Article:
Another month for the Daring Bakers’ challenge, and I have to say I felt sick when I saw the recipe, -*-. Well, most of all I never think about doing this kind of dessert at home
the croquembouch. "A croquembouche or croquenbouche is a French cake, a kind of pièce montée often served at weddings, baptisms, and first communions. It is a high cone of profiteroles (choux filled with pastry cream) sometimes dipped in chocolate bound with caramel, and usually decorated with threads of caramel, sugared almonds, chocolate, flowers, or ribbons. They are also often covered in macarons, a small pastry consisting of two layers and a flavored cream or ganache.
The name comes from the French words croque en bouche meaning 'crunch (or munch) in (the) mouth'.The choux buns can also be made with savoury fillings." This is the definition of the croquembouch from the Wikipedia.
So, as the first reason, I'm not in French, and I'm not have a wedding ceremony, haha, I don't see the chance to make it!
Anyway, I find the challenge is an order that I must do (as long as I still want to be the member, hehehe) then I have to find other sources, then I saw that it's more easy to move if you have a pastry as a base (or you can just place the whole PIECE MONTÉE on the plate, but it will make washing the plate more suffer), so I use the Pâte Sucre, which I have it in my fridge, but you can use any recipe that you like.
The other thing that you must have if you want to make the PIECE MONTÉE is the mold, no, I didn't tell you to run out of your home to buy it. You can easily make it using the cardboard and aluminium foil, like the one that I use and the great thing about making it by yourself is you can get the size that you really want ^ ^.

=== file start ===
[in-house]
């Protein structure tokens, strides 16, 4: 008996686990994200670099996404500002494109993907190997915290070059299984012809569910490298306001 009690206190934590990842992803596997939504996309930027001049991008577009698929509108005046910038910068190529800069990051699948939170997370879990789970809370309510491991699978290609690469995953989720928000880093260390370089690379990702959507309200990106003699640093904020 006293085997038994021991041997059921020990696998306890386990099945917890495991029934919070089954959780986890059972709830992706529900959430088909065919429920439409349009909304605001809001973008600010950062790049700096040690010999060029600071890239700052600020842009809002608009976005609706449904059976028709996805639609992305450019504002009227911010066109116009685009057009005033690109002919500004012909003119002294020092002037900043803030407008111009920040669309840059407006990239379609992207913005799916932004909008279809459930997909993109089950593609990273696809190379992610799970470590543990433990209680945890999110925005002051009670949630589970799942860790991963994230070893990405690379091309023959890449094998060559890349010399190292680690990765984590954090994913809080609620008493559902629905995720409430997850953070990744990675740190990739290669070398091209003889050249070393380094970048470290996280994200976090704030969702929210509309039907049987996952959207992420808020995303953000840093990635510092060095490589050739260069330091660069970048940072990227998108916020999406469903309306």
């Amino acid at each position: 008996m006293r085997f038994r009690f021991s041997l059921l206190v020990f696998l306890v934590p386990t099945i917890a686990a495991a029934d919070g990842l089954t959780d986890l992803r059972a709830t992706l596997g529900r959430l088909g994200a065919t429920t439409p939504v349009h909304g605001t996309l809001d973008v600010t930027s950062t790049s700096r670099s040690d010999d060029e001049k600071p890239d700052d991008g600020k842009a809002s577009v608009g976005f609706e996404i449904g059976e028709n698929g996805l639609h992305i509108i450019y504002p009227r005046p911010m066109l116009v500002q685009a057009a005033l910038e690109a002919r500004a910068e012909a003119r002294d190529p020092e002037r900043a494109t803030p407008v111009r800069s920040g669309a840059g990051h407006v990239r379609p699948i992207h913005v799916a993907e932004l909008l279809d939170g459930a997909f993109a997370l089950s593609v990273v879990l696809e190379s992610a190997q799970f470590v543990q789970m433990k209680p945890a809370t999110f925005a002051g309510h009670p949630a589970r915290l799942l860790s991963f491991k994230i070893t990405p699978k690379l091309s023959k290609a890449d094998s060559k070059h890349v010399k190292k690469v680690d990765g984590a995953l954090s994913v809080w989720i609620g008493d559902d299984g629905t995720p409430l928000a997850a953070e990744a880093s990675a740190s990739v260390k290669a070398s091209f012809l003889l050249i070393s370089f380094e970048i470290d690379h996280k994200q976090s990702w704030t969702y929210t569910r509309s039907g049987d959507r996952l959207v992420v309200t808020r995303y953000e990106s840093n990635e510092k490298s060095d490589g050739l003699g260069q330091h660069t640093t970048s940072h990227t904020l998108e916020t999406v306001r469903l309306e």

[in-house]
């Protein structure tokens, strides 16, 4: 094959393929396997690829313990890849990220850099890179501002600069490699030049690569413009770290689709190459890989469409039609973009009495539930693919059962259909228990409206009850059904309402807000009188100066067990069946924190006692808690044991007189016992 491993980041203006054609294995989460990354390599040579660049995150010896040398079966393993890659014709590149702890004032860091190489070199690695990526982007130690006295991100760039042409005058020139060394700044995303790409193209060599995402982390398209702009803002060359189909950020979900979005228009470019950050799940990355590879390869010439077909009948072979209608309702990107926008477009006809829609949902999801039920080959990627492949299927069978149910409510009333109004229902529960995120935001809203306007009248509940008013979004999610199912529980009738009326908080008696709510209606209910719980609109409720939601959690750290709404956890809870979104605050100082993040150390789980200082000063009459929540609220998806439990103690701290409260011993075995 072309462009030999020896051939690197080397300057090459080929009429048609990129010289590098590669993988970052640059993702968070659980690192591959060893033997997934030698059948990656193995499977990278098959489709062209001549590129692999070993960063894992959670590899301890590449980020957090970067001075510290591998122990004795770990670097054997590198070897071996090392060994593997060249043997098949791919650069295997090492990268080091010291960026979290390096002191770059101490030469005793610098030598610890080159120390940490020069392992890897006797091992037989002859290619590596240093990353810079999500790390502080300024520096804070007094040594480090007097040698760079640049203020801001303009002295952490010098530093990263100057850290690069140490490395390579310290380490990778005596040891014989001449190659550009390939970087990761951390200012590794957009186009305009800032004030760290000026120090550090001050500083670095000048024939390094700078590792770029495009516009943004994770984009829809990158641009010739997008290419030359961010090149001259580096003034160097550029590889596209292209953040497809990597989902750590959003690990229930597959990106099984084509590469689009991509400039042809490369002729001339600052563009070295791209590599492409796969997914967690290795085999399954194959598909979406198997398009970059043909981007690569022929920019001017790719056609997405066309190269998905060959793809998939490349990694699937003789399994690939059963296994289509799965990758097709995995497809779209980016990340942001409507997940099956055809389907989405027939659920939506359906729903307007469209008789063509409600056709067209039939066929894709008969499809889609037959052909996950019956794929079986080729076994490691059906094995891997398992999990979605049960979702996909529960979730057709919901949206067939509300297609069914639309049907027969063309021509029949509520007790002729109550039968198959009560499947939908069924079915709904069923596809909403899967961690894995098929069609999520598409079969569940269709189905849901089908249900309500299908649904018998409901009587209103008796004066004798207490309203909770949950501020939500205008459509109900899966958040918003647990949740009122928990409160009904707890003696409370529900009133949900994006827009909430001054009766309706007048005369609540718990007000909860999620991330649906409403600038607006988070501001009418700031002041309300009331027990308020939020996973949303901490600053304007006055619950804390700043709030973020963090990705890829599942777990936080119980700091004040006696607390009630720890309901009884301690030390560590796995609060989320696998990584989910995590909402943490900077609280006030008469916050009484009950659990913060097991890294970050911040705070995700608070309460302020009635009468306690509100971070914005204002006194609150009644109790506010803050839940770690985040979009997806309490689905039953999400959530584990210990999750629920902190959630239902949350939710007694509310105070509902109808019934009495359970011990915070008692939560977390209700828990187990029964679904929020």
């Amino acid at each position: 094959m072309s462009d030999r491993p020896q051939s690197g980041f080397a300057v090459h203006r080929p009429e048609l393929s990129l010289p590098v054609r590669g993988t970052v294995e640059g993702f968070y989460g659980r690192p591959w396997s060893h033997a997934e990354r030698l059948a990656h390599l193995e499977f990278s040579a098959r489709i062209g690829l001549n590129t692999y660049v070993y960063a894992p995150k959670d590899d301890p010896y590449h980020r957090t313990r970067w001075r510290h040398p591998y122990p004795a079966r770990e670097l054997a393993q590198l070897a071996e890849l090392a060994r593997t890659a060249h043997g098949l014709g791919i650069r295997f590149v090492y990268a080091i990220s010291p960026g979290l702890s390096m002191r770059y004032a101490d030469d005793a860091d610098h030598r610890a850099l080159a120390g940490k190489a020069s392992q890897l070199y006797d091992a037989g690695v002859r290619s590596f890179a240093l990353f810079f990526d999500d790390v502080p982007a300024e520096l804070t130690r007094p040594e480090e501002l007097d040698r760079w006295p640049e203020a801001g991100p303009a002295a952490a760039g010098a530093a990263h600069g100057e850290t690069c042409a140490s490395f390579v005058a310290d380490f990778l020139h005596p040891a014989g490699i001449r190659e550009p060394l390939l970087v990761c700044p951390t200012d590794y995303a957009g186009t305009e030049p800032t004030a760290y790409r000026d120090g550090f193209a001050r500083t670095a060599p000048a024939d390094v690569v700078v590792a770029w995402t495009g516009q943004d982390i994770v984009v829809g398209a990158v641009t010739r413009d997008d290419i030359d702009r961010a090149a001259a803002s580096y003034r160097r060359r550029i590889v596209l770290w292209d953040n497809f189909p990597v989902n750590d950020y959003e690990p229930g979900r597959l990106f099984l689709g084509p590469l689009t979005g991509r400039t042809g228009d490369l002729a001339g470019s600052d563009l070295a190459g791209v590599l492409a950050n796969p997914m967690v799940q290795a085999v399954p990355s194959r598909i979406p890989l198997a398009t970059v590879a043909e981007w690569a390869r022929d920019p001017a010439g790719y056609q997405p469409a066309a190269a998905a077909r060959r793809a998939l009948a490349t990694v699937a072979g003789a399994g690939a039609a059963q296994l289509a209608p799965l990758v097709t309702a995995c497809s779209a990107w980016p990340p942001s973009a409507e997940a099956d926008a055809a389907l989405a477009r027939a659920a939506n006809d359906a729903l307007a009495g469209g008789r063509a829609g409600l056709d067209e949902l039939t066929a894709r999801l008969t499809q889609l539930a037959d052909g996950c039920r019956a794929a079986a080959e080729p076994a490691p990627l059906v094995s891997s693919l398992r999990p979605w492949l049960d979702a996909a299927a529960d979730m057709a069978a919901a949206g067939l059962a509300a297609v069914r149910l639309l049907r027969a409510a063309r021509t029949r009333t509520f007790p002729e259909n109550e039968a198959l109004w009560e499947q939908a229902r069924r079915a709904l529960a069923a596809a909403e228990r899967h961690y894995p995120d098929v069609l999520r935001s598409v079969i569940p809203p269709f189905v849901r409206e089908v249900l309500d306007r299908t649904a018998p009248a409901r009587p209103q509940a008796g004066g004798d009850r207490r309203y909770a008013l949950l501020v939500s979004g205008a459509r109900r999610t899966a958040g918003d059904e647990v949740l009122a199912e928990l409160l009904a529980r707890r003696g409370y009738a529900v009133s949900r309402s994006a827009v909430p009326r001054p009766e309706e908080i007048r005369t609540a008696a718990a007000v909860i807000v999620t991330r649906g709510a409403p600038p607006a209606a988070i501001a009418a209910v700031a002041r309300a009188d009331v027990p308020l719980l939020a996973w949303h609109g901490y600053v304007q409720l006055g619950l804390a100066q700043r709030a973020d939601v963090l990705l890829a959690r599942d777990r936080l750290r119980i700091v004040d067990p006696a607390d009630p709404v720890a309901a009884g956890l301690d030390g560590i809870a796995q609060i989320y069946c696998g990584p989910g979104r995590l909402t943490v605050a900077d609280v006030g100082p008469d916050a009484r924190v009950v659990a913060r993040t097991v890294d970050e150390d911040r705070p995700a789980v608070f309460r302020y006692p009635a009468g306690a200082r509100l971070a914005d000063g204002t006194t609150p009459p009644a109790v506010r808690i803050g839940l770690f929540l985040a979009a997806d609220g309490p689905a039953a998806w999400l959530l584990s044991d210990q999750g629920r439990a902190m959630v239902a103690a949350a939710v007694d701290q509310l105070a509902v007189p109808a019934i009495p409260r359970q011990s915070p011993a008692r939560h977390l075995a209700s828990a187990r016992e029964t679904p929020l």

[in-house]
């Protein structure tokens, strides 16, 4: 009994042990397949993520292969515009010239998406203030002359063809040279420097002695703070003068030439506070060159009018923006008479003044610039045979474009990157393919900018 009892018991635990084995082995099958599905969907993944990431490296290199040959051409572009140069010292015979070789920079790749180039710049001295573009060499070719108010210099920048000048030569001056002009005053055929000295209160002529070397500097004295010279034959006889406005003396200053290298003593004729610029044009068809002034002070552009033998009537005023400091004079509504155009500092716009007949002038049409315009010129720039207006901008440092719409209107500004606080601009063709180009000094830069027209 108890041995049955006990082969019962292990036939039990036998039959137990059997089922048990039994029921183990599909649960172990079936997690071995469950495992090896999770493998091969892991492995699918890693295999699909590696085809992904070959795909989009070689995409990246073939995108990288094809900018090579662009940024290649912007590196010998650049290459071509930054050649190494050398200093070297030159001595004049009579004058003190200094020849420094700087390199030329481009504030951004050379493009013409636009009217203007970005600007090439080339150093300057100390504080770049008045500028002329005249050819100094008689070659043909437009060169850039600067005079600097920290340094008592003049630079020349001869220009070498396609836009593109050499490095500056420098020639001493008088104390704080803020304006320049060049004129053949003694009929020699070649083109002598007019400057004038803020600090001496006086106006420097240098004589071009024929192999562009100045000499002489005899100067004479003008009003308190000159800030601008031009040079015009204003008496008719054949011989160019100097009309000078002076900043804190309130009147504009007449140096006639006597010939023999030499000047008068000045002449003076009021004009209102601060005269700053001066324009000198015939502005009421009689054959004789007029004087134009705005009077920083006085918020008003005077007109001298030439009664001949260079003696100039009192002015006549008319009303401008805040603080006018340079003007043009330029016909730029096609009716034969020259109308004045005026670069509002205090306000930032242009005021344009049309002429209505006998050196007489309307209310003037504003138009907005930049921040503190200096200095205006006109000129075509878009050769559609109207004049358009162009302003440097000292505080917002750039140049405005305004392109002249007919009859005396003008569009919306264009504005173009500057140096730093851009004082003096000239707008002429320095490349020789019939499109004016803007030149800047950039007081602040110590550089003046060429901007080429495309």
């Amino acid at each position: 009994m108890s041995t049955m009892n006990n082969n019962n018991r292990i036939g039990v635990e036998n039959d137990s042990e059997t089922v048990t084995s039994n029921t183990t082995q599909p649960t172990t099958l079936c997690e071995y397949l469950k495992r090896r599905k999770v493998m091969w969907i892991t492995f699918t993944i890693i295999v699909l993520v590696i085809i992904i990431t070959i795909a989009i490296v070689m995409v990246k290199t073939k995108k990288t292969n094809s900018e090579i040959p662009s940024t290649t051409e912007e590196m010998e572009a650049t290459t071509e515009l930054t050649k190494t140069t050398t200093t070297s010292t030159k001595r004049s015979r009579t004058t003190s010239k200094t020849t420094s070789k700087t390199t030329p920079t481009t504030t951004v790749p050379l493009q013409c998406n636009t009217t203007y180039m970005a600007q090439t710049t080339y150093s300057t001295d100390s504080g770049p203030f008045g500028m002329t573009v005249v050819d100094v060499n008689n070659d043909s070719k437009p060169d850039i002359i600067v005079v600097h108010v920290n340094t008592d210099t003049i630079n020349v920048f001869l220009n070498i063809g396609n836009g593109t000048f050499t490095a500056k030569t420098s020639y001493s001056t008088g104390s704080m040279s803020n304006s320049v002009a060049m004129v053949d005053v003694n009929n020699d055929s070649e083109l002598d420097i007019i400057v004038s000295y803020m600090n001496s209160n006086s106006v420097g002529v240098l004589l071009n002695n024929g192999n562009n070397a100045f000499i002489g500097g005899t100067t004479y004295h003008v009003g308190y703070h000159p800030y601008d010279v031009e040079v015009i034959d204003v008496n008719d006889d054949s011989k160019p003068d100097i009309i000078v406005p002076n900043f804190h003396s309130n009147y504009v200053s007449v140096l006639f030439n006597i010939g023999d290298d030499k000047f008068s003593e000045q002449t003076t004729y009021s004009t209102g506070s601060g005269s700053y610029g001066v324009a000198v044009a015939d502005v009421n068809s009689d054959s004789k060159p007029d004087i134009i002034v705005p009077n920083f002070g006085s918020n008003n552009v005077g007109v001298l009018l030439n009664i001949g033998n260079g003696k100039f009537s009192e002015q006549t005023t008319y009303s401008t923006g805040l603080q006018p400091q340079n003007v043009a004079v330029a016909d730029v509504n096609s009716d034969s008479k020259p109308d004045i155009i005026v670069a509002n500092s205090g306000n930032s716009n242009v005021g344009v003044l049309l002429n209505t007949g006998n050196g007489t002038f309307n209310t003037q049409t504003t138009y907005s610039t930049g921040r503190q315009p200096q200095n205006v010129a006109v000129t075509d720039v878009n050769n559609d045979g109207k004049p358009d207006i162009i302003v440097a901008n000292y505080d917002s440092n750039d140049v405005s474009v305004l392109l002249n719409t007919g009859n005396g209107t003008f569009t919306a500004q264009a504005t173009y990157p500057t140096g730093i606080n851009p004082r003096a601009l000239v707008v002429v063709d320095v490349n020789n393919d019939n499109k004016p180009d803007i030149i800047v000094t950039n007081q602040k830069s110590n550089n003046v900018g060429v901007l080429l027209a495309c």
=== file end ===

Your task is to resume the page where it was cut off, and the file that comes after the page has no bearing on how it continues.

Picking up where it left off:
It's not hard to make this kind of dessert, if you can make choux pastry, pastry cream and caramel, but the most important thing to keep in mind is you will have to be very cautious while assemble the PIECE MONTÉE with the caramel, because if the caramel is not not it will solidify but if it's very hot, it can burn your skin. I burn my fingers while making this too, so this is my only warning. Other than this this challenge is a breeze, because my family love to eat the choux pastry and I have done it a hundred time, the point is don't let the color of the pastry fool you, you need the inside of it to be light and airy too, so when the choux pastry is light golden, reduce the temperature and bake for 5-10 minutes more (or open the oven door ajar with a wooden spoon), and check again. If the pastry is light and dry and hold it shape after you taking it out of the oven, it's done!
So, after I have a hard time with a lot of burns, haha, I still think this challenge is great and yes, it's fun! Thank you Cat of Little Miss Cupcake.
The May 2010 Daring Bakers’ challenge was hosted by Cat of Little Miss Cupcake. Cat challenged everyone to make a piece montée, or croquembouche, based on recipes from Peter Kump’s Baking School in Manhattan and Nick Malgieri.
Croquembouche or PIECE MONTÉE
Make one -hight 23 cm wide 18 cm
For this PIECE MONTÉE:
I prepare the mold, by using the cardboard make the cone shape and cover it with foil.
I also made the Pâte Sucre to use as a base, it will be easy to move the PIECE MONTÉE around.
Make Crème Patissiere:
1 cup (225 ml.) whole milk
2 Tbsp. cornstarch
6 Tbsp. (100 g.) sugar (I reduced the amount to 90g)
1 large egg
2 large egg yolks
2 Tbsp. (30 g.) unsalted butter
1 Tsp. Vanilla
Dissolve cornstarch in ¼ cup of milk. Combine the remaining milk with the sugar in a saucepan; bring to boil; remove from heat.
Beat the whole egg, then the yolks into the cornstarch mixture.
Return the remaining milk to boil. Pour in the hot egg mixture in a stream, continuing whisking.Continue whisking (this is important – you do not want the eggs to solidify/cook) until the cream thickens and comes to a boil. Remove from heat and beat in the butter and vanilla.